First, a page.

And, it is important to keep the tax base as high as the law allows because there is a cumulative effect to calculations in future years. So, a Town’s financial position can be compromised if it appropriates less than the amount that would result in a 2% tax levy increase after the various upward adjustments or if it uses too much of its fund balance to offset the tax levy base. So Jaeger’s budget aims to hit the target of $395,854 in appropriations.
Clearly, the 2% tax cap restriction is not appropriate for a town like Berlin which has, through judicious spending and resourcefulness, had tax levy increases for the last several years that were lower than 2%. The tax cap is meant for the profligate municipalities and Fire Districts in the state. Seeming to have the opposite effect from what was intended, the 2% tax cap will likely guarantee that property taxes in Berlin will rise at a faster rate than they would have without the law.
However, this year Berlin may need all the money it is allowed to appropriate. A public hearing on the 2012 budget was held at 7 pm before Thursday’s meeting. During that hearing Supervisor Jaeger summarized the changes over the prior year’s budget and described the areas that will add the bulk of the budget increases. The General Fund expenditures are budgeted to decrease by 18.5% with only $19,971 to be raised by taxes. The Highway budget shows an increase of 5.7% with $369,383 to be raised by taxes, primarily because there are many fewer revenue streams for the Highway Fund. Almost all the increases are caused by the projected increase in fuel and employee benefits. The projected increase in employee benefits, which includes health insurance, comes to 19.3% in the General Fund and 19.9% in the Highway Fund.
Even though the Town’s tax levy increase seems high at 4.1%, in actual dollars the increase in the expenditures in 2012 over 2011 amounts to $15,439. This is gum money in many larger Towns.
The Board voted unanimously to publish bid requests for a red, one ton diesel pick-up truck to replace the 4 year old pick-up with 89,000 miles on it, most of which were plowing miles. Highway Superintendent Winn said that he thinks that the old truck will need thousands of dollars of repairs this year, and he wants to trade it in now to get the most value out of it. There is $19,000 in the current year’s budget that was appropriated for installment payments on a tandem axle plow and dump truck, a purchase which did not materialize this year. With the money in the budget, the trade-in money, the municipal discount and a $5,000 factory rebate, Winn expects that the new truck will be paid for in full without financing. The sander on the current truck will be transferred, but the plow frame may be of a different size and that may cost some additional money.
Winn said that FEMA reimburses time and a half for emergency repairs of storm damage and reimburses permanent work necessitated by the late August storm damage, like ditching and putting riprap in the river, completely. At this meeting the bills related to storm damage repair were voted by the Board to be paid. They amounted to about $25,000. “It will seem like Christmas,” said Winn of the money that FEMA will reimburse the Town. He has submitted all the paperwork and has obtained all the necessary DEC permits for FEMA reimbursement.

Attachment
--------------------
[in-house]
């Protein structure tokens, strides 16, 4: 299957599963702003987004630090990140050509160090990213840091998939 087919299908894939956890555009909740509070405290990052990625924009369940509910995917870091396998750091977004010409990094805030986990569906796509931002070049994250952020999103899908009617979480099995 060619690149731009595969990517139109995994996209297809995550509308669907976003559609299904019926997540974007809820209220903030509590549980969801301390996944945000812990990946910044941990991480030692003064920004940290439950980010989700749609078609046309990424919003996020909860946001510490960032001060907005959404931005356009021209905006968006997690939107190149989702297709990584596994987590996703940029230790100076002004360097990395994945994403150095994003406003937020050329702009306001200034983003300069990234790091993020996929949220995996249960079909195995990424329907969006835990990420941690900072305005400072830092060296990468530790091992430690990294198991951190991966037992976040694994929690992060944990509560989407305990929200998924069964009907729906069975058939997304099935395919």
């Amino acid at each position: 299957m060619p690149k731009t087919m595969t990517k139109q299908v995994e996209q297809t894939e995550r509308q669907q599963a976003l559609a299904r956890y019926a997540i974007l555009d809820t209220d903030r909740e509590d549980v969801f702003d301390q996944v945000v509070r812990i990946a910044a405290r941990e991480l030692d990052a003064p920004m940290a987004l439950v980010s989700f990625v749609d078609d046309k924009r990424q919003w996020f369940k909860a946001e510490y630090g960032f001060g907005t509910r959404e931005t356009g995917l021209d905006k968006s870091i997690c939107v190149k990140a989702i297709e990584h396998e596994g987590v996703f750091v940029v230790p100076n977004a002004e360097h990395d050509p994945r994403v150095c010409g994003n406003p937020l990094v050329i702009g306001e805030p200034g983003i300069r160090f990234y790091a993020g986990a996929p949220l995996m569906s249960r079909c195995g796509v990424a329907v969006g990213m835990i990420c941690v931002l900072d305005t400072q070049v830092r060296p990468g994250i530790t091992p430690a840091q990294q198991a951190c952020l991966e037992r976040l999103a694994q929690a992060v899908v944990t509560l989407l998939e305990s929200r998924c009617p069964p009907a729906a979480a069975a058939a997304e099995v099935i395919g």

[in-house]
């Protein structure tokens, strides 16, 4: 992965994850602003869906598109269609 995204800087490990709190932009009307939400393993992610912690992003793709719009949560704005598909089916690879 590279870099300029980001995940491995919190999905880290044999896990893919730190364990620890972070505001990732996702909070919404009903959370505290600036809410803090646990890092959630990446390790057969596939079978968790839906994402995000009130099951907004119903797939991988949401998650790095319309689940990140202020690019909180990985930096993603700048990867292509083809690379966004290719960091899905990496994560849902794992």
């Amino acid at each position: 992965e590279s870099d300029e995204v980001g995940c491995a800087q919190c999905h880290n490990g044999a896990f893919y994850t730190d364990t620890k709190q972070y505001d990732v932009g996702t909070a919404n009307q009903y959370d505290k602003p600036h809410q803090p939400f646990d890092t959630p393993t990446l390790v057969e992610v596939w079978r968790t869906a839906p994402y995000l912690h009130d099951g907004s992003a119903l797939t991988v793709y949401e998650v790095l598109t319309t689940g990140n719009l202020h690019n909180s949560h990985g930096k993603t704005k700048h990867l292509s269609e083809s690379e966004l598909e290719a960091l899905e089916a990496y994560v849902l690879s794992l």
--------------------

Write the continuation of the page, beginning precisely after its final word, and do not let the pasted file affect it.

Little Hoosic River Projects
Two bids were received for the hauling and seeding of the Little Hoosic River. Large areas of the river bank were eroded by the rushing storm water, and the material was deposited downstream. Four projects, supervised by Len Clapp, President of the Little Hoosic Watershed Association, will restore the river bank. Town Clerk Anne Maxon had left the bids at her house/office and exited the Town Hall to go get them saying, “Talk amongst yourselves.” She returned. One bid was made by Pat Sweeney Excavating to do only sections 2 through 4 along the river for a total of $49,000. The other bid was made by S.M. Gallivan LLC for work only on the first section for $23,000. How coincidentally neat!
There was some debate as to whether all the permits for the work were filed in a timely manner and whether reimbursement by FEMA is guaranteed. At last month’s meeting Clapp said that FEMA would reimburse all the work. But he was not present at Thursday’s meeting to confirm that everything was in order and that the FEMA reimbursements would be forthcoming. The total cost of the project is $72,000 which the Town cannot afford so the Board tabled the bids until it could get confirmation that the projects are reimbursable.
Hoosick River Hardwoods Sold
Jaeger said that he had received a news release from S.M. Gallivan LLC announcing that it had purchased Hoosick River Hardwoods LLC, formerly known as Cowee Forest Products. The new company, Green Renewable, Inc., will keep Tara Cinney Fisher as General Manager and may hire five more people by the end of the year and maybe 12 more in 2012, Jaeger said. “It’s pretty exciting to have a business back in Town; we wish him well.” Jaeger said. “It’s kind of neat.”
Jaeger reported that the Town Justices have arranged to remove and refurbish the radiators in the Town Hall. They will be sandblasted, repainted and reinstalled. The work will begin on November 18 and be finished by Thanksgiving. The Town Hall will be cold so if any meetings are needed the Watipi Building will be used, Jaeger said.
Due to space considerations in the paper edition the rest of the Berlin Town meeting will be reported next week.